CIOs across EMEA report that digitisation is increasing the effectiveness of key business lines, including customer service, HR, finance, IT and legal, yet a large proportion face challenges in continuing that impact because of weaknesses in their organisations. That’s according to research from ServiceNow, a leading digital workflow company making work, work better for people. In light of this, industry experts discuss the subject.
Ian Jansen van Rensburg, Senior Systems Engineer at VMware SSA
In today’s world, companies are looking to CIO’s to be the digital leaders that are trailblazing the way forward. The CIO of yesterday was merely an infrastructure provider that kept the lights on.
On the other hand, the super CIO of the future is a business leader who understands how to maximise the business value of technology throughout the organisation.
The only constant in life is change. The CIO of today needs to innovate, be even closer to the pulse of their business than before and challenge themselves to constantly evolve and keep up with the ever-changing digital world. Those who are willing to accept and step into this world of change will remain successful. They need to carefully balance the goal of being a tech visionary but also making sure the Wi-Fi is always on and running as it should be.
VMware’s CIO, Bask Lyer stated that be believes that CIO’s should advocate producing early wins, setting specific goals with sensible timelines, and delivering on those goals whether the CIO plans to be at a company for the long term or expect to move on after having passed the typical four-year mark. One step is not more important than another, but a CIO need to start with building trust in his or her team first. There is always something more and new to learn and coming in only to revolutionise the natural order of things before understanding how a company’s DNA and what makes them tick, could prove fatal.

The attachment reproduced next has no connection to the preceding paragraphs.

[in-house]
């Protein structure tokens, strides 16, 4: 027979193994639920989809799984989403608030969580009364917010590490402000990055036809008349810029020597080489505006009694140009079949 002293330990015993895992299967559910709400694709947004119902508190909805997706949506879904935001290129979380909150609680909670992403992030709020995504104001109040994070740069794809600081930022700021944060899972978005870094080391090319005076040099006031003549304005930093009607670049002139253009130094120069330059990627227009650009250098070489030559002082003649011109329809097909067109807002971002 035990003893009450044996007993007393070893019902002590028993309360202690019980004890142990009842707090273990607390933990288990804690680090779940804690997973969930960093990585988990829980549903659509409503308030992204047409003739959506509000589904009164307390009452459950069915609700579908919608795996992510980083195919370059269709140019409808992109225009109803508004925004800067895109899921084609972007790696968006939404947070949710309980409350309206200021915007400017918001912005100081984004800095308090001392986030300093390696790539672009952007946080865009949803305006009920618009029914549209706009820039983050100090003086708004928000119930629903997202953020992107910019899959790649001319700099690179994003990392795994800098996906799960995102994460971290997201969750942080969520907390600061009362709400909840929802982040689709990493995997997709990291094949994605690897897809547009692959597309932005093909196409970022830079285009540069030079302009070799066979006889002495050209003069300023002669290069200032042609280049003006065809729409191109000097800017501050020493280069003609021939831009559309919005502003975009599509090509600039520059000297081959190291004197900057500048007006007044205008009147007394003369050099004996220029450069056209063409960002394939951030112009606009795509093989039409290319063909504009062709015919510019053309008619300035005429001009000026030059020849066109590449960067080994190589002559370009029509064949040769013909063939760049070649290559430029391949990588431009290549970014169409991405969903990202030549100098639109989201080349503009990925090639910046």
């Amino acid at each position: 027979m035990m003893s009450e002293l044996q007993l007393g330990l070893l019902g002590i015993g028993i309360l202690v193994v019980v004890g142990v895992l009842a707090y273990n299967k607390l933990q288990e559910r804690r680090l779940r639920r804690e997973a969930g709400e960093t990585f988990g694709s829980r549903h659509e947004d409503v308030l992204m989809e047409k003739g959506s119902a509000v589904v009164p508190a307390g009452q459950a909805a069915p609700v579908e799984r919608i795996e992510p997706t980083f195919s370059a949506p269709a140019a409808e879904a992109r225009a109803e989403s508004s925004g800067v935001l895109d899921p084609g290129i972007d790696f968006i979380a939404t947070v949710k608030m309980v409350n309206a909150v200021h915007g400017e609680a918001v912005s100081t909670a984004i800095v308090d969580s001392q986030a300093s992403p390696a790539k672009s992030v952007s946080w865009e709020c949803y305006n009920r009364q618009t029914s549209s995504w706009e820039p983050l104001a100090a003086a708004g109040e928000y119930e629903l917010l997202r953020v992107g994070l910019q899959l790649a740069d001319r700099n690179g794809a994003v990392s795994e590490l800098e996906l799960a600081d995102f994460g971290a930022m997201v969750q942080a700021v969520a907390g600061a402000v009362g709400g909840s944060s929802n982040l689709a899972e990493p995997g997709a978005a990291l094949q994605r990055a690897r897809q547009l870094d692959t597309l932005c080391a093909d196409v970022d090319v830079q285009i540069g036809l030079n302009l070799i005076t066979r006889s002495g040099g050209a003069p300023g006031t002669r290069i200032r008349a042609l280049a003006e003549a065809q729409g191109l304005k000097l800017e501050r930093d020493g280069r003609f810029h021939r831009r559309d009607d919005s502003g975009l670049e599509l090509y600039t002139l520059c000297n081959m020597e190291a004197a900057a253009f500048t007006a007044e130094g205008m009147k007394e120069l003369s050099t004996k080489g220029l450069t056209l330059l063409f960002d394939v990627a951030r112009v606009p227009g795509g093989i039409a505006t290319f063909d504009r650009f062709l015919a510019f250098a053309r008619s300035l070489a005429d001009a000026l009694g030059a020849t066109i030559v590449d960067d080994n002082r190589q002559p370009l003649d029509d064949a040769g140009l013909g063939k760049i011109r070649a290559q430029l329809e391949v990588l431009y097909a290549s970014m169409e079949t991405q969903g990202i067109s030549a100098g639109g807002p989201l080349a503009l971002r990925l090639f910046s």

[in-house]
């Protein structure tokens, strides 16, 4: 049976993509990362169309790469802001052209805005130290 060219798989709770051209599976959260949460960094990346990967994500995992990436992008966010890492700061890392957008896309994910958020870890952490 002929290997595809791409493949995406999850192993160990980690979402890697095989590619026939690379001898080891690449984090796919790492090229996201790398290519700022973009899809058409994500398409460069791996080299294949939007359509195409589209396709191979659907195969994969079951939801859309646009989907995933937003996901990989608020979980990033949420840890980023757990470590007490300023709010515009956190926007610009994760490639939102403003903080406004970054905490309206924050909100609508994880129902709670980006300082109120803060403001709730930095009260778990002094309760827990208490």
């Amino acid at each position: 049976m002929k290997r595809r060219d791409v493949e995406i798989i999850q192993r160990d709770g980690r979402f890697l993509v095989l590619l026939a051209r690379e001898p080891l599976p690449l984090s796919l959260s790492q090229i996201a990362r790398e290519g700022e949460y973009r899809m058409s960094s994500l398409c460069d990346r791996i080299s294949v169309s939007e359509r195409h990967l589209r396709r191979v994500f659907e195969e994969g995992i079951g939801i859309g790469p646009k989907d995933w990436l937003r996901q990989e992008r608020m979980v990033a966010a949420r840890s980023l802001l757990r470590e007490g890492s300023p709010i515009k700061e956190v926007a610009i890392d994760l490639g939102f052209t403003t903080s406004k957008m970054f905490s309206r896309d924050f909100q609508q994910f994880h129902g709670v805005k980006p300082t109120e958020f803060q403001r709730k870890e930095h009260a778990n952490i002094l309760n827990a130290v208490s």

The successful CIO need to take adequate time to understand the IT team, what inspires them and think strategically about staffing changes. Gaps in the team need to be filled with remaining staff to be mentored and coached toward transformation.
Trust in one’s team is generally earned by being a good communicator, meeting and talking to colleagues, spending time with them and being authentic.
Clinton Scott, Managing Director at TechSoft International
Collaborate with business leaders and Expand your audience
Aside from reviewing the impact of IT on key enterprise projects and determining how the IT department can best be deployed to support the organisation’s future goals, IT leaders need to go beyond the comfort of engaging with their internal customers alone. In order to realise the full potential of digitisation, they have to expand their audience externally and devote time to addressing the needs of an enterprise’s external customers too. Further, CIO’s must challenge their team’s understanding and assumptions of how well they are supporting business leaders, meeting product and/or service priorities and goals. This will help them better define how to get the most out of digital strategies and enablement.
Prepare your team to cope with change
IT teams are already struggling to keep pace with next-generation technologies and other emerging trends. Added to this are numerous variables, including the outcomes attained from collaborating with business leaders and expanding an audience, that introduce even more change into the processes needed to be undertaken by IT departments.
In this environment, IT leaders must be sure to enable their teams to better map and understand the rapid technological changes that are re-forming their learning spaces. They must instil a culture of learning that embraces change and that can adapt to an ever-changing environment. Change must become a cultural norm and your teams must have the tools to cope with it.
Adopt a data driven strategy and centralise data analytics
As technology and business activities continue to align, and as our ability to collect and mine data continues to grow, it will become increasingly important for IT leaders to double-down on performance metrics.
More and more CIOs are embracing the emerging trend toward moving to a more centralised data analytics approach. Especially in light of the fact that analytics is increasingly performed on a much larger scale, and in real time. IT engineers, data scientists, and individual business units, will have to work together more closely to ensure that business investments are delivering insightful, actionable insights that propel the business forward. Data is the key to unlocking digital success. It is in a CIO’s best interests to make sure his teams are addressing and facilitating its use in business.